Monday, December 04, 2006

Inline Assembly

On my current project I will soon delve into optimization tasks at the level of inline assembly for PowerPC. These days the use of inline assembly is almost never justified. It's about as unportable as code can be and it's nearly impossible to understand once it's written. Most of the time, unless you devote a great deal of energy or unless you are using processor features (SIMD, for example) inaccessible through C or C++, hand-written assembly will actually be slower than compiler generated code. Furthermore, most of what you learned a few years ago about optimizing assembly code simply does not hold any more. For example, what's the faster way to multiply an integer by 5 on the x86?

A. x = (x << 2) + x;


B. x *= 5;

Old school assembly says that A is faster. Not true anymore. The imul (integer multiply) instruction is as fast as a single shift on the x86 these days. Counting cycles? Hard to do these days with deep pipelines, instruction reordering, branch prediction and unpredictable memory latency. The most effective way to optimize assembly seems to be aggressive profiling and trial and error. Gone are the days when you can optimize code by counting cycles with the processor manual tables in hand. Even so, these guidelines are important:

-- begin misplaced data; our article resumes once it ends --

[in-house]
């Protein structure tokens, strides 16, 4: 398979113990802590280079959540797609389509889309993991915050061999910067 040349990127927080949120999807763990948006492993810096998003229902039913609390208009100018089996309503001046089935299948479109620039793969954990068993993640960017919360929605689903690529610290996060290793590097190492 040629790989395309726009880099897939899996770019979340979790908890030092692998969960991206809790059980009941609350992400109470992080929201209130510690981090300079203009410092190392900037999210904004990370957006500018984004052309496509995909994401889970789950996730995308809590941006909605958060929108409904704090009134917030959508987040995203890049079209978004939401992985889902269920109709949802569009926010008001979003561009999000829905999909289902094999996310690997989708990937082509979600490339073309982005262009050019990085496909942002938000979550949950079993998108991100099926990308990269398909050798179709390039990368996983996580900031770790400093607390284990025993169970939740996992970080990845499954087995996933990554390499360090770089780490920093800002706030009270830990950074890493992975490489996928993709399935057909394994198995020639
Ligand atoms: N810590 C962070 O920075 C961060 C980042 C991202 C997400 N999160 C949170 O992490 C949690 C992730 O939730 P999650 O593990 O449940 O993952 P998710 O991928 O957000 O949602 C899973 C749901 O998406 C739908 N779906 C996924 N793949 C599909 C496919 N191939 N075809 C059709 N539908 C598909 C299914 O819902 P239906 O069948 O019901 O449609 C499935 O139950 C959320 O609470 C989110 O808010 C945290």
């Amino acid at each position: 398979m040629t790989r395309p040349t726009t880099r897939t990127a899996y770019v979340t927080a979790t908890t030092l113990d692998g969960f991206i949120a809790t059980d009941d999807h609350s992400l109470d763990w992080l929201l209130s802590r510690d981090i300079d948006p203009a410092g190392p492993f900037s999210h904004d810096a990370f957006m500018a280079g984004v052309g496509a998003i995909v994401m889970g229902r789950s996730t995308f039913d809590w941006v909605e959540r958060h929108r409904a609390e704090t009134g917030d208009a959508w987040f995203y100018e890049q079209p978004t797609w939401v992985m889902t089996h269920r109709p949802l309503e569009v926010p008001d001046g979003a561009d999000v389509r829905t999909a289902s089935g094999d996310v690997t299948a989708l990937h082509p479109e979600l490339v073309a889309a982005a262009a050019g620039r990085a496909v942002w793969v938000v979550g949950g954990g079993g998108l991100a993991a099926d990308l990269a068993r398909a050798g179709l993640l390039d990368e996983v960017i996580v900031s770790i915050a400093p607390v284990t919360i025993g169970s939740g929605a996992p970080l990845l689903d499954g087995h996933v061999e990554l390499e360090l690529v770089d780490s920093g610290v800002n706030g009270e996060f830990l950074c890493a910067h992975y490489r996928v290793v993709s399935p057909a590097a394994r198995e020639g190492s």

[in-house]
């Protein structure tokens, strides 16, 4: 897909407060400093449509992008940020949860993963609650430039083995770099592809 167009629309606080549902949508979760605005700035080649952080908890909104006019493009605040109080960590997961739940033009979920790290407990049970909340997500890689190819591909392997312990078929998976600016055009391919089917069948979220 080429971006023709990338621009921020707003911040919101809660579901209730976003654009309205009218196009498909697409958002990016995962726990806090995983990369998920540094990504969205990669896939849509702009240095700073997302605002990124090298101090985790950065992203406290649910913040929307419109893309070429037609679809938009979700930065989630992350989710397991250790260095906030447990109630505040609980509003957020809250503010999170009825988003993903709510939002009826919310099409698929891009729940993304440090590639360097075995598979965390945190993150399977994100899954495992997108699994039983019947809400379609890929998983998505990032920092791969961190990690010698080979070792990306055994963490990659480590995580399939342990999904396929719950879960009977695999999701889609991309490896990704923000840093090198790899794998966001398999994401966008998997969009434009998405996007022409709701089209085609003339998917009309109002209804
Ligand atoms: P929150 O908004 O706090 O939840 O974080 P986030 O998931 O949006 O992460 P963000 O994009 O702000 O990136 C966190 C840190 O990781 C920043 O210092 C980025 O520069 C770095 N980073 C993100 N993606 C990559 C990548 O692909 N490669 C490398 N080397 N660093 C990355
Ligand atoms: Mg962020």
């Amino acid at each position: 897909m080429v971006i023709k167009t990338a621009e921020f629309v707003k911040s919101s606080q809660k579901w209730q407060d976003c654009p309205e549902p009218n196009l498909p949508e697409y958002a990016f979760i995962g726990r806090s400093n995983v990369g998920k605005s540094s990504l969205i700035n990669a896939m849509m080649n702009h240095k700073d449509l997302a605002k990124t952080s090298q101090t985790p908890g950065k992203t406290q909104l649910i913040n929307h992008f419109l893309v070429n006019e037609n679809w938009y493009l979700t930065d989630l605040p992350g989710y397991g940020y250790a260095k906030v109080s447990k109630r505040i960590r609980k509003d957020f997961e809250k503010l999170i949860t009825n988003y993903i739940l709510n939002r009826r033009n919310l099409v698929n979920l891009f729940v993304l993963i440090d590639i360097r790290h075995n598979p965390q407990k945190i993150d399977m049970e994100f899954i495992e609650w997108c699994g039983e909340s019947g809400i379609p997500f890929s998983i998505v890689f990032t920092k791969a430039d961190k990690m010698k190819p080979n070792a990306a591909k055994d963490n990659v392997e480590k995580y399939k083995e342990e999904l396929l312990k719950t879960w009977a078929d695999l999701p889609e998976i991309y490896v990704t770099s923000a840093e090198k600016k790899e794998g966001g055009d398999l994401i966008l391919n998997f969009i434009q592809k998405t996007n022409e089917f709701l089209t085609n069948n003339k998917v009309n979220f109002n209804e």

1. Most importantly, make sure you have the most efficient algorithm possible for the job before moving to assembly! There are a million good reasons for this and nothing could be more embarrassing than having your finely tuned assembly bubble sort owned by a C (or Java!) mergesort written in 12 minutes.

2. Profile changes aggressively and with the finest resolution (usually the CPU cycle counters) possible.

3. Space out memory accesses. Because of memory latency (and asynchronous memory access), you can hide cycles between your memory reads and writes.

4. Know your memory access patterns and take advantage of them. Do you only write and never read back from certain areas of memory? It may be beneficial to write-through directly to memory and avoid caching. It can also be useful to prefetch memory in certain cases.

5. Keep your data structures small enough to fit completely in cache. This will yield enormous benefits if you can do it.

6. Use SIMD where appropriate. This can give great benefit and itself may justify moving to inline assembly. However, don't spend an excessive number of cycles trying to fit data into SIMD-ready structures. It'll probably cost more than you'll get from it. Use SIMD when it's a good fit.

7. Unroll loops - to a point. Unroll tiny loops until they no longer provide a performance benefit. Keep unrolling and profiling. When you've gone too far you'll see a significant performance drop as that piece of code outgrows the instruction cache. If you have enough information on the hardware, you can figure out where this threshold will be.

8. On PC use SIMD for 64-bit integer arithmetic instead of the atrocious code that's generated for this by Visual C++.

Just so you know, this entry is subject to revision. Have any other guidelines? Let me know about 'em!

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